Sunday, October 15, 2006

Big drive pays dividends

The University of Connecticut football team accomplished something in Saturday’s 21-7 win over Army that it hasn’t been able to pull off against a Division I-A opponent this season.

The offense came through with a clutch scoring drive, this taking the pressure off the defense in the fourth quarter.

Not including an easy season-opening win against Division I-AA Rhode Island, the Huskies’ offense hadn’t come through in the clutch this season.

Chances to take the lead late against Wake Forest were squandered. In a 14-7 win at Indiana, coach Randy Edsall had so little faith in the offense, he put the game squarely on the shoulders of the defense with conservative play calling in the second half.

On Saturday, however, UConn was finally able to manage a long, time-consuming scoring drive to put a close game away in the fourth quarter.

The Huskies surrendered some momentum when Army scored on a 5-play, 80-yard drive to pull within 14-7 early in the fourth quarter.

But UConn answered with an efficient 12-play, 80 yard scoring drive that killed 6 minutes and 17 seconds off the clock and ended the Black Knights chances by making it a two-touchdown lead.

“To go down the field and take that many plays and take that much time off the clock and come away with seven points,” Edsall said. “It really took the air out of (Army). It also says when we want to hunker down, concentrate and don’t commit foolish penalties, we can be successful.”

The drive was as balanced as it could be. Tailbacks Terry Caulley (3 carries, 25 yards), Lou Allen (2-6) and fullback Deon Anderson (2-13) offset a pair of Matt Bonislawski completions to Brandon Young for 33 yards abd set up a naked bootleg by Bonislawski that resulted in a 1-yard touchdown run.

“It was a great finish and nice to get it when the game was still in the balance,” Bonislawski said. “If you go three-and-out there, they still have a chance to come back and tie it.”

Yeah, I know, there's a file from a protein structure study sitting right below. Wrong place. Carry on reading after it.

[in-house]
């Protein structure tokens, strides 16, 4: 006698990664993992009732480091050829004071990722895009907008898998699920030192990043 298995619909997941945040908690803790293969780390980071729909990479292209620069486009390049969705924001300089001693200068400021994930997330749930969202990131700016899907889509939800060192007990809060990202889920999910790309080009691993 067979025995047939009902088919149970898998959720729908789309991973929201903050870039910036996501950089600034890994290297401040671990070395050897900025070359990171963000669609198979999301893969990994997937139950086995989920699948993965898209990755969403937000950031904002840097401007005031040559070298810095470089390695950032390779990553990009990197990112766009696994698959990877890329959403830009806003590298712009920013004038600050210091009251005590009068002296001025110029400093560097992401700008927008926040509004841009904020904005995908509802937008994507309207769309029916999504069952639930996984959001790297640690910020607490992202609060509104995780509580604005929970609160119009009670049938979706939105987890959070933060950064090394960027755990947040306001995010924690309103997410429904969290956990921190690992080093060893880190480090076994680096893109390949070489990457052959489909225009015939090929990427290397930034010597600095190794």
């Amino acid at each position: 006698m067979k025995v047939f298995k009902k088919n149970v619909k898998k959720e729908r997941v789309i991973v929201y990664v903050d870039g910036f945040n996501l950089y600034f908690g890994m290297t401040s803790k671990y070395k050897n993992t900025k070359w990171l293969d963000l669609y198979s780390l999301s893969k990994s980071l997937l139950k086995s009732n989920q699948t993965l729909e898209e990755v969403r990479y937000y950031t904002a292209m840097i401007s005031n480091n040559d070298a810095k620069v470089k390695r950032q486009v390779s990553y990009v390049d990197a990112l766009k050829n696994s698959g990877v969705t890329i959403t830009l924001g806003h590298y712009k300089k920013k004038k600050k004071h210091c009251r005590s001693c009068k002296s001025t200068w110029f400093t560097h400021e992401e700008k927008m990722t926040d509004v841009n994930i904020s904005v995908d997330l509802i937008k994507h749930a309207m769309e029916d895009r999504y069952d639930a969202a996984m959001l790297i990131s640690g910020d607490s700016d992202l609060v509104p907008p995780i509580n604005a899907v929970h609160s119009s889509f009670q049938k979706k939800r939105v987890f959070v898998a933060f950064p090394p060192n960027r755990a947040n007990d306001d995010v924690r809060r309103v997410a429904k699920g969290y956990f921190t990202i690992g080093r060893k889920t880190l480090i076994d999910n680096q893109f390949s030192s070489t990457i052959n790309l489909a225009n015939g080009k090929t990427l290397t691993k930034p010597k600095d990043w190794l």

Big plays aren’t the Huskies forte, though you’d never tell by Saturday. Terry Caulley’s Big East-record 98-yard touchdown run and Larry Taylor’s 72-yard punt return helped UConn build an early 14-0 lead.

But that was it for the offense, at least until the final drive. The offense stalled, and weren’t helped by missing all three field goals attempts.

“We’re not a team that can get off schedule and recover from it on a consistent basis,” Edsall said.

Tough road to hoe

Some laughed and said the Huskies’ 2006 schedule was too easy.
But UConn has played the toughest schedule in the country through the first half of the season. Four of the five Division I-A opponents so far has a winning record, while Army falls to 3-4 with the loss on Saturday.
It only gets tougher. No. 5 West Virginia comes to Rentschler Field Friday, while games against No. 19 Rutgers, No. 26 Pittsburgh and No. 7 Louisville await. Only Cincinnati and Syracuse, both 3-4, have losing records.


Anonymous Anonymous said...

Really now, damn the staistics - this is not the toughest schedule in America.

Wake Forest is an average team with a soft schedule that lost to the only decent team it played (NC State, for the record, lost to Akron and Southern Miss - I'm not counting them).

Navy's a gimmick offense whose best win was either against Air Force or East Carolina.

Indiana's 4-3 thanks to beating two bad MAC teams and Illinois and a fluke upset of Iowa.

South Florida's not terrible, but lost to Kansas and struggled with Florida International.

The fact that Army's 3-4 (wins over Kent State, Baylor and VMI and losses to Arkansas State and Rice) counts the same as if we had played 3-4 Michigan State really makes the rankings meaningless.

Sure, the 4 good Big East teams left may be among the tougher schedules in the country, but you can't tell me that the other 8 games weren't reasonably winnable games against bad-to-decent teams.

As if Notre Dame wouldn't have killed for our first six games.

October 16, 2006 12:46 PM 

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